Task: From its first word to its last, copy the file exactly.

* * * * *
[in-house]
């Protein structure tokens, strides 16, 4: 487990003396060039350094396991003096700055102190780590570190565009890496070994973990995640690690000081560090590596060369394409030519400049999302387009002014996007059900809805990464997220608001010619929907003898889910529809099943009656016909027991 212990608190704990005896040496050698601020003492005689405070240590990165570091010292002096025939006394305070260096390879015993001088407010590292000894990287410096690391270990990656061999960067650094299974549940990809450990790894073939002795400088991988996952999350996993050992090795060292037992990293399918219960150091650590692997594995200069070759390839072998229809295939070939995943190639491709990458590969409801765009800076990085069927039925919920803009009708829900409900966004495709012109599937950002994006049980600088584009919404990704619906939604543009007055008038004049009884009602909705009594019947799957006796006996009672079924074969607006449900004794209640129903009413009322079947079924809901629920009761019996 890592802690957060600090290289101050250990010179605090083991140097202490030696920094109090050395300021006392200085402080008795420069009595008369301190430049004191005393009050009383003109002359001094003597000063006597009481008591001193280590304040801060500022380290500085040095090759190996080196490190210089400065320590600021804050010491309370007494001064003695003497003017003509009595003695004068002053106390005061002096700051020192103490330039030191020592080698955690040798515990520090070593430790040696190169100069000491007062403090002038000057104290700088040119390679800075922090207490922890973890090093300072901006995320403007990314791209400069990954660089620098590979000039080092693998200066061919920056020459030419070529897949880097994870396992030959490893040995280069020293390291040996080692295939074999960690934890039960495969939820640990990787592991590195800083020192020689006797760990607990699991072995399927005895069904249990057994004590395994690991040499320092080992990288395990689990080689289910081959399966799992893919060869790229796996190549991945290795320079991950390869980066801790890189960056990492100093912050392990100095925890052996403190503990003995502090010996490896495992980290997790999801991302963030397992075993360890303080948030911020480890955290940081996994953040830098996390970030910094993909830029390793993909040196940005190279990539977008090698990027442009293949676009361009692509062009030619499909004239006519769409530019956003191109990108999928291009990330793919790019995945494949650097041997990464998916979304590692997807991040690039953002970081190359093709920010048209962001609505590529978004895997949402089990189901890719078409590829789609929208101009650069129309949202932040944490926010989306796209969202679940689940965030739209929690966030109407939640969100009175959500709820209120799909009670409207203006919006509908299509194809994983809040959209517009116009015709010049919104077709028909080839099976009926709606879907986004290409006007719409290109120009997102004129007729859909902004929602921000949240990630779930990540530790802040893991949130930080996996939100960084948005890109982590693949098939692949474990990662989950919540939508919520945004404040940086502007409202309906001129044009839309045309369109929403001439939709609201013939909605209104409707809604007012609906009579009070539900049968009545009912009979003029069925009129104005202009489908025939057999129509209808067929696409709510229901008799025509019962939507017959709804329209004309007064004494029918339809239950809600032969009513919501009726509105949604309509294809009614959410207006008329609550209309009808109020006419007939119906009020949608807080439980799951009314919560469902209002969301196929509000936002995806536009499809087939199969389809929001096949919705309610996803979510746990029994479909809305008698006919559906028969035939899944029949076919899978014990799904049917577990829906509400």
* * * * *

[in-house]
């Protein structure tokens, strides 16, 4: 487990003396060039350094396991003096700055102190780590570190565009890496070994973990995640690690000081560090590596060369394409030519400049999302387009002014996007059900809805990464997220608001010619929907003898889910529809099943009656016909027991 212990608190704990005896040496050698601020003492005689405070240590990165570091010292002096025939006394305070260096390879015993001088407010590292000894990287410096690391270990990656061999960067650094299974549940990809450990790894073939002795400088991988996952999350996993050992090795060292037992990293399918219960150091650590692997594995200069070759390839072998229809295939070939995943190639491709990458590969409801765009800076990085069927039925919920803009009708829900409900966004495709012109599937950002994006049980600088584009919404990704619906939604543009007055008038004049009884009602909705009594019947799957006796006996009672079924074969607006449900004794209640129903009413009322079947079924809901629920009761019996 890592802690957060600090290289101050250990010179605090083991140097202490030696920094109090050395300021006392200085402080008795420069009595008369301190430049004191005393009050009383003109002359001094003597000063006597009481008591001193280590304040801060500022380290500085040095090759190996080196490190210089400065320590600021804050010491309370007494001064003695003497003017003509009595003695004068002053106390005061002096700051020192103490330039030191020592080698955690040798515990520090070593430790040696190169100069000491007062403090002038000057104290700088040119390679800075922090207490922890973890090093300072901006995320403007990314791209400069990954660089620098590979000039080092693998200066061919920056020459030419070529897949880097994870396992030959490893040995280069020293390291040996080692295939074999960690934890039960495969939820640990990787592991590195800083020192020689006797760990607990699991072995399927005895069904249990057994004590395994690991040499320092080992990288395990689990080689289910081959399966799992893919060869790229796996190549991945290795320079991950390869980066801790890189960056990492100093912050392990100095925890052996403190503990003995502090010996490896495992980290997790999801991302963030397992075993360890303080948030911020480890955290940081996994953040830098996390970030910094993909830029390793993909040196940005190279990539977008090698990027442009293949676009361009692509062009030619499909004239006519769409530019956003191109990108999928291009990330793919790019995945494949650097041997990464998916979304590692997807991040690039953002970081190359093709920010048209962001609505590529978004895997949402089990189901890719078409590829789609929208101009650069129309949202932040944490926010989306796209969202679940689940965030739209929690966030109407939640969100009175959500709820209120799909009670409207203006919006509908299509194809994983809040959209517009116009015709010049919104077709028909080839099976009926709606879907986004290409006007719409290109120009997102004129007729859909902004929602921000949240990630779930990540530790802040893991949130930080996996939100960084948005890109982590693949098939692949474990990662989950919540939508919520945004404040940086502007409202309906001129044009839309045309369109929403001439939709609201013939909605209104409707809604007012609906009579009070539900049968009545009912009979003029069925009129104005202009489908025939057999129509209808067929696409709510229901008799025509019962939507017959709804329209004309007064004494029918339809239950809600032969009513919501009726509105949604309509294809009614959410207006008329609550209309009808109020006419007939119906009020949608807080439980799951009314919560469902209002969301196929509000936002995806536009499809087939199969389809929001096949919705309610996803979510746990029994479909809305008698006919559906028969035939899944029949076919899978014990799904049917577990829906509400």